September 2002

New nuclear scandal in Japan threatens viability of Sellafield

Independent, 31 August 2002
By Steve Connor, Science Editor

[Posted 02/09/2002]

A nuclear scandal in Japan has threatened the viability of a £350m plant reprocessing plutonium run by British Nuclear Fuels a company still reeling from its own scandal involving falsified data.

Japan's biggest nuclear utility, Tokyo Electric Power (Tepco), admitted that it has found cracks in the pipes of two reactors that were destined to burn mixed oxide (Mox) fuel made at BNFL's Sellafield Mox Plant in Cumbria.

Details of the cracks have been kept secret for more than two years. Tepco has shut down the two reactors at Fukushima Daiichi and Kashiwazaki Kariwa and has delayed restarting them until hundreds of pipes are checked.

Both reactors were scheduled to be test sites for the burning of new Mox fuel shipped from either BNFL or the Belgian-French reprocessing company, Cogema. Tepco has now delayed the tests indefinitely.

The discovery has led to bitter recriminations, with local governments in Japan vowing not to allow Mox fuel to be loaded into any reactors as part of the central government's ambitious plutonium-burning "pluthermal" programme.

Yesterday a spokesman for BNFL accepted that the cracks and the way they were covered up by Tepco could damage Britain's attempt to sell Mox fuel to Japan, potentially the biggest customer of the new Sellafield Mox Plant.

"We understand that Tepco will be fully investigating this matter and it would not be appropriate for BNFL to comment on the situation. We recognise that this could delay the start of the Japanese pluthermal programme but it is too early to assess any overall effect," the spokesman said.

Officials from Tepco found that more than half of the 61 pipes it had inspected in its Fukushima plant's number three reactor showed signs of damage. Corrosion was so severe in six of the stainless steel pipes that they measured less than half their original thickness.

Akira Kawate, vice-governor of the Fukushima prefecture, said Tepco and the national government had covered up details of the inspections since at least 2000. "We absolutely cannot co-operate with the national government's nuclear programme," Mr Kawate said.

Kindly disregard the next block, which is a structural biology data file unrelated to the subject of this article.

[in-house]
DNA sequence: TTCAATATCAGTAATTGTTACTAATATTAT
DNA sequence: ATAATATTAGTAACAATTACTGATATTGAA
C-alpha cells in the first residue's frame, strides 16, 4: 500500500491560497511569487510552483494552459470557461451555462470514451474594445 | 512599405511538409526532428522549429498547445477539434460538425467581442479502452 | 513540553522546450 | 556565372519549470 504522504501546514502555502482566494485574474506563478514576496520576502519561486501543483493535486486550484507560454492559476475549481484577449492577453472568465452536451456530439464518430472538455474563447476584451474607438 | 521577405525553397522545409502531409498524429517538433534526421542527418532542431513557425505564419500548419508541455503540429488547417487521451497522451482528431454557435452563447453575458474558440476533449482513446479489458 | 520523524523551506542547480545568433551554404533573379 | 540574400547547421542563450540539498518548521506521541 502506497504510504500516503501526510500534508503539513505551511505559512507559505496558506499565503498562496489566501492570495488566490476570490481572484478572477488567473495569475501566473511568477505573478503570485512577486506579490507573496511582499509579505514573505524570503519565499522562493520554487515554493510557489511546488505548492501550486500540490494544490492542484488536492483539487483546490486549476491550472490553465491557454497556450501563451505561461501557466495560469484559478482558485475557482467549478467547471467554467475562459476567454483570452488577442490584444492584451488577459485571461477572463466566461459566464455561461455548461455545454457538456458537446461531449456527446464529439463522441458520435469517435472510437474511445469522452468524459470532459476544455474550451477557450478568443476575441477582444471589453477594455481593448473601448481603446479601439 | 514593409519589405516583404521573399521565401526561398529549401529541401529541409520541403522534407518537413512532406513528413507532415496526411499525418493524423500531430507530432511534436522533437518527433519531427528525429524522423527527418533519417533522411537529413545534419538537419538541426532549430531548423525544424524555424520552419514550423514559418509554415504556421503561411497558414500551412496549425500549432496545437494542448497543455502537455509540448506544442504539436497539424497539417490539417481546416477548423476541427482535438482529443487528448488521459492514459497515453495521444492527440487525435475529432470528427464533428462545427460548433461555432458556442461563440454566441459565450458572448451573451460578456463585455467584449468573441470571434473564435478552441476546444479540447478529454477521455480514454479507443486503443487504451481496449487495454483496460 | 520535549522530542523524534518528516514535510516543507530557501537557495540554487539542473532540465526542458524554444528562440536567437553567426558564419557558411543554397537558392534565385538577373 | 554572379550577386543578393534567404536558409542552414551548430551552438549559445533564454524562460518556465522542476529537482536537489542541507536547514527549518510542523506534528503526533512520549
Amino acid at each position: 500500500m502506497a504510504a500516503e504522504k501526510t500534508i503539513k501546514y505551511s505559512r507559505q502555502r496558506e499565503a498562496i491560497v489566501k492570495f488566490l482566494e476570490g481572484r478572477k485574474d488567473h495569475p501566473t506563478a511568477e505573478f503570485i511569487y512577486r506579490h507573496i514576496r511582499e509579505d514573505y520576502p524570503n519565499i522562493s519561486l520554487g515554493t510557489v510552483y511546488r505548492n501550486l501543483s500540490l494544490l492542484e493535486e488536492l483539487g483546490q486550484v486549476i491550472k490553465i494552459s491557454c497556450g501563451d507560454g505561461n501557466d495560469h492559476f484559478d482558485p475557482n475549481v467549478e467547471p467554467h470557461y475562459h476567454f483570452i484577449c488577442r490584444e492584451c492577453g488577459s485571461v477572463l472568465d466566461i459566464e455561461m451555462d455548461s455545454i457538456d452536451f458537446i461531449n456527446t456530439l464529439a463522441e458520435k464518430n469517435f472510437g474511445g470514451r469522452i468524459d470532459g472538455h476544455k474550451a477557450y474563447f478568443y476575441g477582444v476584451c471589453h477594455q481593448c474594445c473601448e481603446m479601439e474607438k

Another senior Japanese official, Ikuo Hirayama, the governor of Niigata prefecture, said the incident and the way that news emerged was nothing short of scandalous.

"For the foreseeable future going forward with the pluthermal programme is impossible. It is unthinkable," Mr Hirayama said.

Local governments in Japan need to give their permission for Mox fuel to be loaded into reactors within their prefectures. This means that it will be even more difficult for BNFL to secure the Mox contracts it so desperately needs to justify the opening earlier this year of its Sellafield Mox plant.

The company said that about 40 per cent of the capacity of the plant had already been secured, but refused to say how much of this was tied up in written contracts rather than verbal assurances.

Shaun Bernie, an anti- nuclear campaigner with Greenpeace International, said that the latest developments in Japan would delay any future Mox contracts with Japan by several years. This could critically affect the future viability of the Mox plant, which was only opened on the basis of business with the Japanese nuclear industry.

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